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Exhibition Examines Artists' Expressions of Intimate Personal Experience
Guy de Cointet, French, 1934-1983. We must not think that cold... 1982. Ink and pencil on paper, 20 x 25 5/8" (50.8 x 65.1 cm). The Museum of Modern Art, New York. Committee on Drawings Funds. © 2011 The Estate of Guy de Cointet.
NEW YORK, N.Y.- The Museum of Modern Art presents I Am Still Alive: Politics and Everyday Life in Contemporary Drawing, an exhibition that brings together recently acquired works dating from the 1950s to today that exemplify expressions of a personal existence in the world with decidedly conceptual, ephemeral, even opaque means, on view March 23 through September 19, 2011. The artists in this exhibition comment—often directly—on the state of the world around them, highlighting their place within it, or sometimes simply attesting to the existence of an outside reality full of conflicts and politics in everyday life. The installation takes works by Danh Vo, On Kawara, and Cengiz Çekil as starting points from which to examine how artists have registered urgent, violent, and far-reaching political affairs and profound human emotions and traumas—mental suffering, illness, and death—through gestures that may at first appear slight. Often it is through the simplest of gestures—such as writing and drawing—that the most intimate aspects of an artist’s life come to the fore. Additional artists on view include Paul Chan, León Ferrari, Felix Gonzalez-Torres, Marine Hugonnier, Lee Lozano, Mangelos, and Robert Morris. I Am Still Alive is organized by Christian Rattemeyer, The Harvey S. Shipley Miller Associate Curator of Drawings, with Maura Lynch, Curatorial Assistant, Department of Drawings, The Museum of Modern Art.

In 1970, On Kawara (Japanese, b. 1933) sent a series of telegrams to his Dutch gallerist proclaiming, "I am still alive." Danh Vo (Danish, born Vietnam, 1975) appropriated the chandelier beneath which the Paris Peace Accord, which ended the Vietnam War, was signed in 1973 in the former ballroom of the Hotel Majestic, Paris—an event that led to the artist’s exile from Vietnam two years later. For two months in 1976, Cengiz Çekil (Turkish, b. 1945) stamped "I am still alive today" in his small diary each night, a response to increasing military tension in his native Turkey. In all three cases, the simplicity and austerity of the artworks belie the complexity of the realities—political upheaval, displacement, a human life, and languages of protest—that inspired them and that render them politically relevant and emotionally resonant.

Many of the more recent projects concern the everyday and acknowledging the artists’ involvement in it. From 1993 to 1996, Jim Hodges (American, b. 1957) sketched flowers in ballpoint, felt-tip, or pencil on used and unused napkins obtained from grocery stores and coffee shops. Remarking on the fragility of life, the passage of time, and the notion of memory, each napkin functions as a remembrance of a particular experience or emotion, like a page in a diary. Diary of Flowers, the series of drawings Hodges began in the early 1990s, also functions as a tangible reminder of the AIDS crisis, which deeply affected the artist; he made his last Diary of Flowers "entry" on January 9, 1996, the day that his close friend and fellow artist Felix GonzalezTorres died of AIDS.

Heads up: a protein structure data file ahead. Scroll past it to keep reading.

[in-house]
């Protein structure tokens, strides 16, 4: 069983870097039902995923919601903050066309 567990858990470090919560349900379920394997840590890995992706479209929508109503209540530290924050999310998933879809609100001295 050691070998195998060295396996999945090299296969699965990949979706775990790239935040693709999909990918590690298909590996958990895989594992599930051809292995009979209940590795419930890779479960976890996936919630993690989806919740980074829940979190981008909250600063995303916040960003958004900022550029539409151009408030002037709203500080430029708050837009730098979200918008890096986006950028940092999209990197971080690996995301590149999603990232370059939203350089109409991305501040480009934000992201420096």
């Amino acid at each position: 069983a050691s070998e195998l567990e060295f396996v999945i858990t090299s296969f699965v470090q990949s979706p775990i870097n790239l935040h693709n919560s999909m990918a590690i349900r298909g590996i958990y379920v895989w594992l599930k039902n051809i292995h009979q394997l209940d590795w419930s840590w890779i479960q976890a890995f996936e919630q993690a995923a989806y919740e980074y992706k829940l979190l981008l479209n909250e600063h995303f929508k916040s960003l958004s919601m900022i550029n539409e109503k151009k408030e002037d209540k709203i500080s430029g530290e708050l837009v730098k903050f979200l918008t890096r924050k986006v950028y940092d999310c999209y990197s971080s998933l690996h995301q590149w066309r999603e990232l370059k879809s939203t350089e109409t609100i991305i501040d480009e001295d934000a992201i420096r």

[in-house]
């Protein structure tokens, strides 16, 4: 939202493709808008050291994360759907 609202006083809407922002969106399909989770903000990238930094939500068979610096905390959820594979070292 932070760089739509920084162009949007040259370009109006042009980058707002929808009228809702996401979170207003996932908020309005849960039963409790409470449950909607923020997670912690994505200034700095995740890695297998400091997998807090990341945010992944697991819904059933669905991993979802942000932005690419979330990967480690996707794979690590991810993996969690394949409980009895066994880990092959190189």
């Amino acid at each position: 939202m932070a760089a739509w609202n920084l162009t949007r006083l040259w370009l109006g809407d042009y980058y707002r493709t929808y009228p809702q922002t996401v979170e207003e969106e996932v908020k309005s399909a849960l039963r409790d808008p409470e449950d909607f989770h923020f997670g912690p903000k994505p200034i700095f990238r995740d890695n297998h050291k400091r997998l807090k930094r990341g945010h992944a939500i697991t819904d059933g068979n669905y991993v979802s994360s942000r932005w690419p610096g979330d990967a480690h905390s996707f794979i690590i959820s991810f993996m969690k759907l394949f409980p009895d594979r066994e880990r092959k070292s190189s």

Beatrice González’s (Colombian, b. 1938) work explores sociopolitical subject matter specific to Colombian history and vernacular culture. In 1979, Julio César Turbay Ayala became the country’s leader, and González was inspired to produce a drawing a day based on the daily media coverage of his presidency. The artist has said that she decided to become a type of "court painter" with the aim of documenting the spectacle of political leadership. Her simple stylized drawings from this series are fragmentary depictions of Turbay attending sessions of congress;meeting with church, government, and military personnel; and engaging in leisurely activities, thus providing an intimate look at the public aspect of power and depicting an ambiguity between formal rituals and events of society.

Andrea Bowers (American, b. 1965) explores her interest and involvement in activist causes, including environmentalism, immigration advocacy, women’s rights, and civil rights. In her works on paper she meticulously redraws images from photographs, often editing out the original background and isolating figures from a crowd in order to highlight the essential message, event, or protagonist. In Promises, Promises (2010), a woman is depicted seated on top of the shoulders of another woman, holding a sign that reads "Promises, Promises." The background is blank and, while one can only assume by the poster and the assertive stance of the figure that they are at a rally of some sort, what issue they are addressing remains unclear. By isolating the subjects Bowers moves away from the particulars of the original event and imbues it with a more universal truth—that broken promises are made every day and we need to fight to hold those who make them accountable.





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